Chef practices for "kiosk" desktops in insecure environments?


Hi all. First time poster, please be kind.

I’ve just volunteered to maintain desktop Linux computers (presently running Lubuntu) on donated 32-bit 2GRAM computers in all homeless shelters and SRO hotels across San Francisco. I use and enjoy working with Chef in my day jobs, and am investigating if this is an apporopriate computing environment to use Chef to automate configuration, and perhaps, provisioning (with chef-provisioner?).

The present setup is a bare, almost virgin Lunbuntu install, and we have clients use the “guest” account created by Lubuntu to try to give a semblance of privacy to the clients. These computers most likely will be in volatile network environments, and I want to make sure I’m using Chef in the most secure manner.

I am a Lazy Sysadmin, so I try to max out on Cookbooks on GitHub/Supermarket before doing any hand-coding.

Given the above, what should I be looking at in a Chef environment here? If I use chef-zero, how do I push/pull updates to chef code to these machines? And, how do I ensure secure communication between these hosts and Chef Server, if that is the better option? More broadly, are there projects already in use to create “kiosk” computers running Linux using Chef?

Just for an example, the first task I’m doing is configuring postfix (for sending mail only) and Logwarch on these hosts. I’d like to use chef recipies/cookbooks to manage this deployment and configuration.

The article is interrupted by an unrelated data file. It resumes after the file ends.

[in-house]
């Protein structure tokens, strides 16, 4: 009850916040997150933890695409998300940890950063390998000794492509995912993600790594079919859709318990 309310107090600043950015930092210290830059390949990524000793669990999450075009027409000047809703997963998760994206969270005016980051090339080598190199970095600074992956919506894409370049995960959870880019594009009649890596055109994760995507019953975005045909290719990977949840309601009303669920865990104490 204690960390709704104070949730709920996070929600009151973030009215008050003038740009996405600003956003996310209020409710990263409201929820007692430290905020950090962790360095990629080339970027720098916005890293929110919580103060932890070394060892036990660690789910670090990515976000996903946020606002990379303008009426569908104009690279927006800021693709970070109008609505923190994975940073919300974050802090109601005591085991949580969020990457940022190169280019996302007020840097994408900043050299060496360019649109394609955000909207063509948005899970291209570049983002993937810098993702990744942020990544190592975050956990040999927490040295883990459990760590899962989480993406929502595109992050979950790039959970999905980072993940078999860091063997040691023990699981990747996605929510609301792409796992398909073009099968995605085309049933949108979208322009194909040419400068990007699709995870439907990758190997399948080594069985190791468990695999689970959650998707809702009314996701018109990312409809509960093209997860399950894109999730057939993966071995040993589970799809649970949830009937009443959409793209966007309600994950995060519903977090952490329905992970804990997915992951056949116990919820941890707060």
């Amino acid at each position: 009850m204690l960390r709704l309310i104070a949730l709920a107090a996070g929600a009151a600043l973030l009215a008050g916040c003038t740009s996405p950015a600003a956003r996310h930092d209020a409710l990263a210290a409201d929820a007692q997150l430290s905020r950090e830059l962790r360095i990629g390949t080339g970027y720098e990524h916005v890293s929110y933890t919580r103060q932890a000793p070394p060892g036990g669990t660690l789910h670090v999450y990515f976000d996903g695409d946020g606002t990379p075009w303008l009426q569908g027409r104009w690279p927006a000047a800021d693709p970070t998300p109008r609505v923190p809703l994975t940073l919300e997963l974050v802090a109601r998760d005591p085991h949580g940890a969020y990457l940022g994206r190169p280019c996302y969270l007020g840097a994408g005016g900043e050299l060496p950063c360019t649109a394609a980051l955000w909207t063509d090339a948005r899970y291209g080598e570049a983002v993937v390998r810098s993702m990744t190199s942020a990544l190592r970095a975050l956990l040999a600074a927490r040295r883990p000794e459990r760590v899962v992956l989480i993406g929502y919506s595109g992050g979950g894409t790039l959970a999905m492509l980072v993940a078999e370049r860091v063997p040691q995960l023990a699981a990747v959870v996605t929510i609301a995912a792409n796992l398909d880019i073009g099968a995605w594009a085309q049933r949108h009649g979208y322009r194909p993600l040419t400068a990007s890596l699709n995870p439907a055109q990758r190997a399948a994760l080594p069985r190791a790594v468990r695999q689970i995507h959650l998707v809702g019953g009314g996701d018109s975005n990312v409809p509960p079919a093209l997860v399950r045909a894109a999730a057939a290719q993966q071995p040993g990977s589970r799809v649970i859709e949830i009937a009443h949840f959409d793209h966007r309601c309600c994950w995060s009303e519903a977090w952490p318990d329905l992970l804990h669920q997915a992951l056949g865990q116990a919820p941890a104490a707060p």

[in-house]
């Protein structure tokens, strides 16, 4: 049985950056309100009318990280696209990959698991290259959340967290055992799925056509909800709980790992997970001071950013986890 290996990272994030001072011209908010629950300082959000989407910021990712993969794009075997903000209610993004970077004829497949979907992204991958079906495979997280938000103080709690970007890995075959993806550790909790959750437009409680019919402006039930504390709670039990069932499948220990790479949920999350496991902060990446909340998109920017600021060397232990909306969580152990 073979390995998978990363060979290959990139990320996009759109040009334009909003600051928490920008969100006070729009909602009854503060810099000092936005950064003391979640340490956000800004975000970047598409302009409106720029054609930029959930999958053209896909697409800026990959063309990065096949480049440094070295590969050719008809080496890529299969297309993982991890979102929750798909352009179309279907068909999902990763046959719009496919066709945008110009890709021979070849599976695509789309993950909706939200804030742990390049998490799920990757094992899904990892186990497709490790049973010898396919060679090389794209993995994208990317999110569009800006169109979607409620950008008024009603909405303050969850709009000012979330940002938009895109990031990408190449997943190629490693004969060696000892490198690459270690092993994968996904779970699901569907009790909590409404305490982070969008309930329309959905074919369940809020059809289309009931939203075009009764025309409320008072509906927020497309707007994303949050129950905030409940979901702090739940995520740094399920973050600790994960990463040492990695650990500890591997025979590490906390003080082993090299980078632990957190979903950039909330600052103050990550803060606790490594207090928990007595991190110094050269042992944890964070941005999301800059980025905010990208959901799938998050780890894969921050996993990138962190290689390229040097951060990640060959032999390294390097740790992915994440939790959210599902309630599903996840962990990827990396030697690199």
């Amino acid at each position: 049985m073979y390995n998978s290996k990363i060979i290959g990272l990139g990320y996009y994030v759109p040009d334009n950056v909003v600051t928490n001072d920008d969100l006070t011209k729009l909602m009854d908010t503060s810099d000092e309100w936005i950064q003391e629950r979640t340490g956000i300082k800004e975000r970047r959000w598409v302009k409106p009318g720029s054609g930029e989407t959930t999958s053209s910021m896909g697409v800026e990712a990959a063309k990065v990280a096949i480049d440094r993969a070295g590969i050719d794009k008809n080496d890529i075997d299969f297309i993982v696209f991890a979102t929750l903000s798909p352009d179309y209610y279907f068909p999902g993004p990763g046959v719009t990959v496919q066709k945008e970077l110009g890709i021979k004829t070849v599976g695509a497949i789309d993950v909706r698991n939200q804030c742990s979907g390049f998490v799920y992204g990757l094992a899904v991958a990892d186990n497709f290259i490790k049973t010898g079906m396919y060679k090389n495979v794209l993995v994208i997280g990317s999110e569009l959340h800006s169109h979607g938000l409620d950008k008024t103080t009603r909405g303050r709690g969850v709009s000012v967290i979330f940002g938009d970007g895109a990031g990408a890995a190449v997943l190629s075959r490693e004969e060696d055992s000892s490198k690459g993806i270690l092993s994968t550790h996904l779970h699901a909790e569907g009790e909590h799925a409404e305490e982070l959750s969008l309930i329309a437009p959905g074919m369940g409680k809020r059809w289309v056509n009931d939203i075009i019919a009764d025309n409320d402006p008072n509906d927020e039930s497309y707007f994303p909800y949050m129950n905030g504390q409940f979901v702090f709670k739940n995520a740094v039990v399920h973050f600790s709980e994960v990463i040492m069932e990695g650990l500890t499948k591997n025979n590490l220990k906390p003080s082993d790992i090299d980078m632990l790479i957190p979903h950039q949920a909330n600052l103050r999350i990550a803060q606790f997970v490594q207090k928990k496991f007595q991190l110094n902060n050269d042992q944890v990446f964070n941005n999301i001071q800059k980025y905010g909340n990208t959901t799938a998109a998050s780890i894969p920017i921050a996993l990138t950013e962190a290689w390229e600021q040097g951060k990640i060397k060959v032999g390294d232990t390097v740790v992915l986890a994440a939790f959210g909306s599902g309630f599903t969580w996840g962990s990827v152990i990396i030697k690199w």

Thanks so much for your help!


Jesse Adelman
San Francisco, CA


Just connect to the Chef Server over SSL and don’t disable certificate checking and you should be fine. If the machine is connected to (for example) a wifi network that’s hijacking DNS to force acceptance of TOS or whatever, Chef will just fail, which is fine; it will work when it has working network later.

There are a fair number of folks using Chef to configure workstations of all flavors, but I think it’s more common that these are developer machines in a company.

Good luck!


I’d use PXE to bootstrap the OS the machine every time it would reboot, then hand off to chef to do the configuration.

That way it’s a fresh install every time a reboot happens and if your IT work is literally “Have you tried turning it off and on again?”

The pxe_dust cookbook has the primitatives that you’ll need.